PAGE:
An email from Daniel Berninger recently pointed out that Thursday, April 30th 2015 is the 20th anniversary of Internet Independence. According to Dan; The decommissioning of the NSFNET backbone on April 30, 1995 was the final step in the process…
This morning’s email included a message from Manuel Kasper, leader of the m0n0wall project. On the very day that is the 12th anniversary of the project he has announced that he’s bringing it to an end. I’ve used m0n0wall for…
We have a pair of uninterruptible power supplies (UPS) on the property. Both are somewhat vintage models from Belkin. A 1000 VA model (F6C1000) in my office rack powers our network core. A smaller, 900 VA model (F6C900) in a central closet, powers those network components that live in the house. Both of them have been misbehaved in recent weeks. At this very moment they are basically non-functional.
I’ve long believed that the network core should survive minor power line irregularities. This belief stemmed in part from our migration to IP-based telephones for home & office. Our phone service should survive a power line bump. With both UPS in their fault-riddled state a loss of line power, even just a power line switching bump, caused our entire network to go down. This situation eventually had to be addressed.
The sealed batteries is consumer UPS such as ours have a fixed lifespan. At a certain point they simply cannot retain a charge, and the device throws an error. From that point onward they become nothing more than an overweight outlet strip.
Today’s news dump included an article on GatesAir, now a freestanding entity, it was once the transmission division of what was then known as Harris Broadcast. The company makes radio and TV transmitters, as well as related equipment, which includes studio-to-transmitter (aka STL) links. According to the Broadcast Beat article they have sold and installed one of their Intraplex IP STLs to WRLY-LP, a low power radio station in Raleigh, NC.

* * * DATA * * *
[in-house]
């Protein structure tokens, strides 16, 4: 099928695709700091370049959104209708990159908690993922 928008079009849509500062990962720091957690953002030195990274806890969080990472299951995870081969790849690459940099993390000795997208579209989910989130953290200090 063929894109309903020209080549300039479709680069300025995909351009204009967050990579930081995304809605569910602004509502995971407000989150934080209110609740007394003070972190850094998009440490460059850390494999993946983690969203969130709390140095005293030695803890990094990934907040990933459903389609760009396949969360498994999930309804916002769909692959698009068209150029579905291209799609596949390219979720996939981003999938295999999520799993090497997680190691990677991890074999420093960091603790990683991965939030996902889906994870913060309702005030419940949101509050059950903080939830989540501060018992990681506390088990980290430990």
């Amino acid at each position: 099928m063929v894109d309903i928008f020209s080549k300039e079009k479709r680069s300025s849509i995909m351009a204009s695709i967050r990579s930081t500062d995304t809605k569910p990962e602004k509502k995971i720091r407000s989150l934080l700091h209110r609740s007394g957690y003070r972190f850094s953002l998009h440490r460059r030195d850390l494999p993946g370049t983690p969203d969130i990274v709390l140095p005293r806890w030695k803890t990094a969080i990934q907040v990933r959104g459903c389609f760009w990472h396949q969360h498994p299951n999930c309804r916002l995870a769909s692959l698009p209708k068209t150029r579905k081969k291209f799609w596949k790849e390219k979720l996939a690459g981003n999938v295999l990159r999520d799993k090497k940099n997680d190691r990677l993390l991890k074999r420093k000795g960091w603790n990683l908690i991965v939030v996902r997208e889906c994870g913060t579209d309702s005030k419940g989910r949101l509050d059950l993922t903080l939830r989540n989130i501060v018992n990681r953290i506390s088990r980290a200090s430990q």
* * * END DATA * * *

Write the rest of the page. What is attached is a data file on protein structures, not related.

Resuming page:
A broadcaster with a transmitter that is not located right at their main building (not co-sited) needs an extremely reliable means of sending their broadcast signal from the studio to the transmitter location. They also need some way to get some transmitter telemetry back from the remote location so that they can monitor the health of the transmitter. Their on-air presence via the transmitter is, after all, their bread and butter.
Last week VoIP Supply has posted an interesting and potentially informative infographic that purports to describe “How Does Net Neutrality Affect VoIP?” The artwork is originally from Visual.ly, created by Gryffin.
While the thrust of the thing is useful, there are a few things about it that put me ill at ease. Like so much of the debate about network neutrality, important subtleties are often misconstrued or simply overlooked.
I have an issue with “meta“ things. I blog, but I’m not engaged with the broader realm of bloggers. Blogging about blogging baffles me. Similarly, although I’ve been involved in the VUC since 2008, I’m not really engaged in the world of podcasters/internet broadcasters. I’m trying to work on this by sharing some of the techniques that I’ve discovered in doing VUC calls.
Last fall I was advising podcaster Mike Phillips with some issues of audio quality with respect to remote participants in podcasts. He appears to be a frequent contributor to the blog of the IAIB. It was there that I stumbled upon a post recommending Skype Alternatives For Internet Broadcasting.
This post implies that Skype is tremendously popular in this space, and yet there is some desire to seek out functional alternatives. The author, Andrew Zarian, offers the following list of alternatives; Google+ Hangouts, Zoom, Apple’s FaceTime and Cisco’s Jabber. All are certainly worthy of consideration.